Predictors of Placebo Response in Adults With Attention-Deficit/Hyperactivity Disorder: Data From 2 Randomized Trials of Osmotic-Release Oral System Methylphenidate
ABSTRACT To find potential correlates of placebo response in adults with attention-deficit/hyperactivity disorder (ADHD) and gain insights into why placebo response may be high in clinical trials.
Post hoc analysis of placebo data from 2 randomized controlled trials of osmotic-release oral system (OROS) methylphenidate in adults with ADHD defined according to the Diagnostic and Statistical Manual of Mental Diseases, Fourth Edition: the Long-Acting Methylphenidate in Adults with ADHD (LAMDA-I) study (2005-2006, 5 weeks, n = 95) and the LAMDA-II study (2008-2009, 13 weeks, n = 97). The primary efficacy measure was the Conners' Adult ADHD Rating Scale-observer rated, short version (CAARS:O-SV). Predictors of CAARS:O-SV change were assessed using a random-intercepts model with demographic and disease-related parameters as independent variables. Sensitivity analyses were conducted using the CAARS self-report (CAARS:S-S) and a categorical response criterion (improvement of > 30% in CAARS:O-SV), and in subjects who completed the study.
In LAMDA-I, mean ± SD change in CAARS:O-SV was -7.6 ± 9.9 with placebo and -11.9 ± 10.6 with OROS methylphenidate. Higher baseline CAARS score (P = .007) and lower educational achievement (P = .014) were significantly associated with greater improvement in placebo-treated subjects. In LAMDA-II, mean ± SD change in CAARS:O-SV was -10.4 ± 11.0 and -14.1 ± 10.7 in subjects receiving placebo and OROS methylphenidate, respectively. Variables significantly associated with greater placebo response were higher baseline CAARS:O-SV (P = .019), shorter time since ADHD diagnosis (P < .045), and younger age (P = .014). None of the sensitivity analyses challenged the outcomes.
Possible predictors of placebo response in adults with ADHD include higher severity of ADHD symptoms, younger age, shorter time since diagnosis, and lower educational level.
ClinicalTrials.gov identifier: NCT00246220 (LAMDA-I) and EudraCT number: 2007-002111-82 (LAMDA-II).
SourceAvailable from: Luana Colloca[Show abstract] [Hide abstract]
ABSTRACT: A strong placebo response in psychiatric disorders has been noted for the past 50 years and various attempts have been made to identify predictors of it, by use of meta-analyses of randomised controlled trials and laboratory studies. We reviewed 31 meta-analyses and systematic reviews of more than 500 randomised placebo-controlled trials across psychiatry (depression, schizophrenia, mania, attention-deficit hyperactivity disorder, autism, psychosis, binge-eating disorder, and addiction) for factors identified to be associated with increased placebo response. Of 20 factors discussed, only three were often linked to high placebo responses: low baseline severity of symptoms, more recent trials, and unbalanced randomisation (more patients randomly assigned to drug than placebo). Randomised controlled trials in non-drug therapy have not added further predictors, and laboratory studies with psychological, brain, and genetic approaches have not been successful in identifying predictors of placebo responses. This comprehensive Review suggests that predictors of the placebo response are still to be discovered, the response probably has more than one mediator, and that different and distinct moderators are probably what cause the placebo response within psychiatry and beyond.The Lancet Psychiatry 03/2015; 2(3):246-257. DOI:10.1016/S2215-0366(14)00092-3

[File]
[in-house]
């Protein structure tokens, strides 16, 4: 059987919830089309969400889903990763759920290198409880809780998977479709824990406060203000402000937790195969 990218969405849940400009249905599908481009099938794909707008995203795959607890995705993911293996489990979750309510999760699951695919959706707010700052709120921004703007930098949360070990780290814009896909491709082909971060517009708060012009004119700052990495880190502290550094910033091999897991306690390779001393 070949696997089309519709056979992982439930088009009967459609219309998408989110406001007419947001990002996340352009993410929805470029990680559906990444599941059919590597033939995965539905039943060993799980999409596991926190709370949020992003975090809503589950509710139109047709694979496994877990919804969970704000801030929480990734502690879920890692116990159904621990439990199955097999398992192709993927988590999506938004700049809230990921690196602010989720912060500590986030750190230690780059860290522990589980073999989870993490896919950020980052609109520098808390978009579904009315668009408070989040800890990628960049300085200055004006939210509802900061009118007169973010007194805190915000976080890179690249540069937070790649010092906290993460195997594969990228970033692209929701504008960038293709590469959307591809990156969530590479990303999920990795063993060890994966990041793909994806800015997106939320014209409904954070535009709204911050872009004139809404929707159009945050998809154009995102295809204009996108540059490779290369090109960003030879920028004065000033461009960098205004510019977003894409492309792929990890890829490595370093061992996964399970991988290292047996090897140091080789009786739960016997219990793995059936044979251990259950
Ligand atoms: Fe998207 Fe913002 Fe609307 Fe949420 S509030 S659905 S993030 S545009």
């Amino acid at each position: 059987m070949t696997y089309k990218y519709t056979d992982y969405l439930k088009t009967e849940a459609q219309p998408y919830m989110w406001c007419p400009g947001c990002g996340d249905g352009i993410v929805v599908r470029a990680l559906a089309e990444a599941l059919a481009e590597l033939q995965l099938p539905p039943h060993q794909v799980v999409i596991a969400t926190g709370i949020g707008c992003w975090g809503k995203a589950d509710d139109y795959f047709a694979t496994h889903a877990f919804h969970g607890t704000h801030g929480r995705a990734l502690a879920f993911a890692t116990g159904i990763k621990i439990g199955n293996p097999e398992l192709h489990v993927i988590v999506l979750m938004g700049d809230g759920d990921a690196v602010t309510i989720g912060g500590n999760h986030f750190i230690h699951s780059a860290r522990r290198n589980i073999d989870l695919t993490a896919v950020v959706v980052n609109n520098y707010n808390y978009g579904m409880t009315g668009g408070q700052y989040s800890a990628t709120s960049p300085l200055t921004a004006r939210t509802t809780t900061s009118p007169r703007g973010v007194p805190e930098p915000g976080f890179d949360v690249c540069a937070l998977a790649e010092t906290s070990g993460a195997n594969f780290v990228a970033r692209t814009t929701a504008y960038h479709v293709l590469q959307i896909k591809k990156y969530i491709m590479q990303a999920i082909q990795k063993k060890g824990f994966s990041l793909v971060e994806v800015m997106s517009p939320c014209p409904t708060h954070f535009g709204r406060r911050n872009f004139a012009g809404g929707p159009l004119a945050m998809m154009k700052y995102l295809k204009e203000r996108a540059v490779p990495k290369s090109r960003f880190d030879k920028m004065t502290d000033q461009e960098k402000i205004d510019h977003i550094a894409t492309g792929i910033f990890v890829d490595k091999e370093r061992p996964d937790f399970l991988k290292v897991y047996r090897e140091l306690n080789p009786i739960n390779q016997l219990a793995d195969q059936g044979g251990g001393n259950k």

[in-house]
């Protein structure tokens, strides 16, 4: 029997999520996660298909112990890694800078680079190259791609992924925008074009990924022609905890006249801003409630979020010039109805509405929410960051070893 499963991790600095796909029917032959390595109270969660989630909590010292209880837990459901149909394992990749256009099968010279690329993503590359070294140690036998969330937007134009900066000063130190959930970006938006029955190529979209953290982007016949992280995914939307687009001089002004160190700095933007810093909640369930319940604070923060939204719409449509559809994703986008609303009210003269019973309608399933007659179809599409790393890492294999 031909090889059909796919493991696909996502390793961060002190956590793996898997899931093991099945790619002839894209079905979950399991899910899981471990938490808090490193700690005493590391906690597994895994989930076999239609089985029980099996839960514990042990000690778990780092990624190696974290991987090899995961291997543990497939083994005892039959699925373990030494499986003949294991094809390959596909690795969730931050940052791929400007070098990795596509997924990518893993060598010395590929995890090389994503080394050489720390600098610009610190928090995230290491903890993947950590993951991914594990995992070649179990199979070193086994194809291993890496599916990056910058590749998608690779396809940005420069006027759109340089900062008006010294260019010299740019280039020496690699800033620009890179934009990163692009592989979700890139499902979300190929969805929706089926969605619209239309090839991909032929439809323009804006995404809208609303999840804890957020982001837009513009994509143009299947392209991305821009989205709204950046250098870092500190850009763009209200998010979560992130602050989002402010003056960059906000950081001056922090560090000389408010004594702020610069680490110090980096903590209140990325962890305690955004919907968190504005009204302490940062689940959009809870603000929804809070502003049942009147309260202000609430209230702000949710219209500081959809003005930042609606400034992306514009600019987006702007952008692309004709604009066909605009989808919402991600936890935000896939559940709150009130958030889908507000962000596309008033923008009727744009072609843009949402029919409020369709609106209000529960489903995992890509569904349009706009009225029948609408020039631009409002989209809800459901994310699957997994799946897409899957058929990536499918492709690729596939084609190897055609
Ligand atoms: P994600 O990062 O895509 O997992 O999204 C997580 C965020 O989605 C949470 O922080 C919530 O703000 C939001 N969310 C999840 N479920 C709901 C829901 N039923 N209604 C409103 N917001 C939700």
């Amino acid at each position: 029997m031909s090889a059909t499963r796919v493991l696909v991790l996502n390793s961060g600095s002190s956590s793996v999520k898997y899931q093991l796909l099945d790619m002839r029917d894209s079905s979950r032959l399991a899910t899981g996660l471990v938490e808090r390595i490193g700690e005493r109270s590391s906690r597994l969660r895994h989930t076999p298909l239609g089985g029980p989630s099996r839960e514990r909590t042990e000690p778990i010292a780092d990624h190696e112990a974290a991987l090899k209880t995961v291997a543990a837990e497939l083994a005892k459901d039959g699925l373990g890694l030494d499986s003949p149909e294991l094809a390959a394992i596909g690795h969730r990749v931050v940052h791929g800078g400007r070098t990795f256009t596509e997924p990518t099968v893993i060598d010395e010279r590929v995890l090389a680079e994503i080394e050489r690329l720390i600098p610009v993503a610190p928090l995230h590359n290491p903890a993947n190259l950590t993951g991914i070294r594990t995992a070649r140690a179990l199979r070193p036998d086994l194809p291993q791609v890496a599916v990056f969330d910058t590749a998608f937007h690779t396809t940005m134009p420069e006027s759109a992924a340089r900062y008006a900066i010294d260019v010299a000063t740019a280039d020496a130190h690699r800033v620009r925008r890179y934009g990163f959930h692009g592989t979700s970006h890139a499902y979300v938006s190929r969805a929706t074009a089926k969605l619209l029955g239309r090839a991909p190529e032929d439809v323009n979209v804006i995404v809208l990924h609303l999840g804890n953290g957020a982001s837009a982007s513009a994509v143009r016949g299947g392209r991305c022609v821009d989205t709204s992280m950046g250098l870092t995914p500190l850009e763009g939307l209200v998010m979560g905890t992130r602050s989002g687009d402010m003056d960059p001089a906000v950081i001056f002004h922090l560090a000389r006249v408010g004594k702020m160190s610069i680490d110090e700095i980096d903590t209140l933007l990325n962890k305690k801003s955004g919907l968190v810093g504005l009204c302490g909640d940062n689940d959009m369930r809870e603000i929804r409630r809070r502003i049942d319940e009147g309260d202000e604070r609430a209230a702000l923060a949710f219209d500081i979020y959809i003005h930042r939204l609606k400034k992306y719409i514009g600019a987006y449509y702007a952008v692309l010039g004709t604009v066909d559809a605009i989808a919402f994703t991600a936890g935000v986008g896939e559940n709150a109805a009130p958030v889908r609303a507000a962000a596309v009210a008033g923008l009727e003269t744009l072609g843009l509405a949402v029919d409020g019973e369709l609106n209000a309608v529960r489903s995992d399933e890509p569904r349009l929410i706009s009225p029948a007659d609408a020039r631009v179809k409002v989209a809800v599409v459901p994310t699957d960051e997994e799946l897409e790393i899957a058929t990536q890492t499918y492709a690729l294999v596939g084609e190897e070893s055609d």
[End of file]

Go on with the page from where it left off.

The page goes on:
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ABSTRACT: Although the identification of reliable predictors of methylphenidate response in adults with attention-deficit/hyperactivity disorder (ADHD) is necessary to guide treatment decisions, very few data exist on this issue. Here, we assessed the predictors of clinical response to immediate-release methylphenidate hydrochloride (IR-MPH) in a naturalistic setting by analyzing the influence of demographic factors, severity, and a wide range of comorbid psychiatric disorders. Two hundred fifty adult patients with ADHD were evaluated and completed a short-term treatment with IR-MPH. Mental health diagnoses were based on Diagnostic and Statistical Manual of Mental Disorders, Fourth Edition, criteria through the use of standard structured interviews. The Swanson, Nolan, and Pelham Rating Scale, version 4, adapted to adults was used to assess the severity of ADHD. In the linear regression model, only higher severity of ADHD was associated to a better IR-MPH response (b = 0.770; P < 0.001). Treatment of comorbidities in a subsample (n = 62) did not modify this pattern. Our findings suggest that in clinical settings, patients with more severe ADHD symptoms have a good response to treatment independently from the presence of mild or stabilized comorbidities and their treatments. For adults with ADHD, differently from other common psychiatric disorders such as depression and anxiety, higher severity is associated with better treatment response.Journal of clinical psychopharmacology 04/2014; 34(2):212-7. DOI:10.1097/JCP.0000000000000091 · 3.76 Impact Factor